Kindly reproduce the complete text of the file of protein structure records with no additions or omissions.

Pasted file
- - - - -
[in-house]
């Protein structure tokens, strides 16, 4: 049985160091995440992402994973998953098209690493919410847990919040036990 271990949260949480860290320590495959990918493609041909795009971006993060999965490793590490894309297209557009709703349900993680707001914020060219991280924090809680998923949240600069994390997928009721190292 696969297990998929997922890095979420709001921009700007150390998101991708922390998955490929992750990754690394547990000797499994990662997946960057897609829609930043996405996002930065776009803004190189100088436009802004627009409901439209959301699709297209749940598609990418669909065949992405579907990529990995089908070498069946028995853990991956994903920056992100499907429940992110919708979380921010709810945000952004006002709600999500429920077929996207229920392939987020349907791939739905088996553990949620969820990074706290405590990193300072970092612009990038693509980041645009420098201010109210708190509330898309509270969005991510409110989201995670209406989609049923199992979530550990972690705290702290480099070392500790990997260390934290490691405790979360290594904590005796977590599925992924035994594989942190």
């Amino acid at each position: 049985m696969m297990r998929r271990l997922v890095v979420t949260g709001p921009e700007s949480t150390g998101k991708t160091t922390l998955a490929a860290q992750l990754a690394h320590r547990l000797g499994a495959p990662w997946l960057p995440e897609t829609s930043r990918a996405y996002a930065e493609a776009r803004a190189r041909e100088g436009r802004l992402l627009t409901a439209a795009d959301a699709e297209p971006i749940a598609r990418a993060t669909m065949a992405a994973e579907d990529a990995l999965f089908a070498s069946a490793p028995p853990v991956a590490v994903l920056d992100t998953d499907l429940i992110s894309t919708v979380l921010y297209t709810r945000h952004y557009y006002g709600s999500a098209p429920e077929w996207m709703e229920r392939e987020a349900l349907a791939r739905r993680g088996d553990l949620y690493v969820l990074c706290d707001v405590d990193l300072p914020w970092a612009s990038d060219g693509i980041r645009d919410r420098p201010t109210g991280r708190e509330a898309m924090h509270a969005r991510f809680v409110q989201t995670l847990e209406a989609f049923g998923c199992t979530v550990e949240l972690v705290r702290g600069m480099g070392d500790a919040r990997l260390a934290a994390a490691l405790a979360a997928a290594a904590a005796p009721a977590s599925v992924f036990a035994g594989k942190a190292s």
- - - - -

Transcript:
[in-house]
């Protein structure tokens, strides 16, 4: 049985160091995440992402994973998953098209690493919410847990919040036990 271990949260949480860290320590495959990918493609041909795009971006993060999965490793590490894309297209557009709703349900993680707001914020060219991280924090809680998923949240600069994390997928009721190292 696969297990998929997922890095979420709001921009700007150390998101991708922390998955490929992750990754690394547990000797499994990662997946960057897609829609930043996405996002930065776009803004190189100088436009802004627009409901439209959301699709297209749940598609990418669909065949992405579907990529990995089908070498069946028995853990991956994903920056992100499907429940992110919708979380921010709810945000952004006002709600999500429920077929996207229920392939987020349907791939739905088996553990949620969820990074706290405590990193300072970092612009990038693509980041645009420098201010109210708190509330898309509270969005991510409110989201995670209406989609049923199992979530550990972690705290702290480099070392500790990997260390934290490691405790979360290594904590005796977590599925992924035994594989942190």
């Amino acid at each position: 049985m696969m297990r998929r271990l997922v890095v979420t949260g709001p921009e700007s949480t150390g998101k991708t160091t922390l998955a490929a860290q992750l990754a690394h320590r547990l000797g499994a495959p990662w997946l960057p995440e897609t829609s930043r990918a996405y996002a930065e493609a776009r803004a190189r041909e100088g436009r802004l992402l627009t409901a439209a795009d959301a699709e297209p971006i749940a598609r990418a993060t669909m065949a992405a994973e579907d990529a990995l999965f089908a070498s069946a490793p028995p853990v991956a590490v994903l920056d992100t998953d499907l429940i992110s894309t919708v979380l921010y297209t709810r945000h952004y557009y006002g709600s999500a098209p429920e077929w996207m709703e229920r392939e987020a349900l349907a791939r739905r993680g088996d553990l949620y690493v969820l990074c706290d707001v405590d990193l300072p914020w970092a612009s990038d060219g693509i980041r645009d919410r420098p201010t109210g991280r708190e509330a898309m924090h509270a969005r991510f809680v409110q989201t995670l847990e209406a989609f049923g998923c199992t979530v550990e949240l972690v705290r702290g600069m480099g070392d500790a919040r990997l260390a934290a994390a490691l405790a979360a997928a290594a904590a005796p009721a977590s599925v992924f036990a035994g594989k942190a190292s």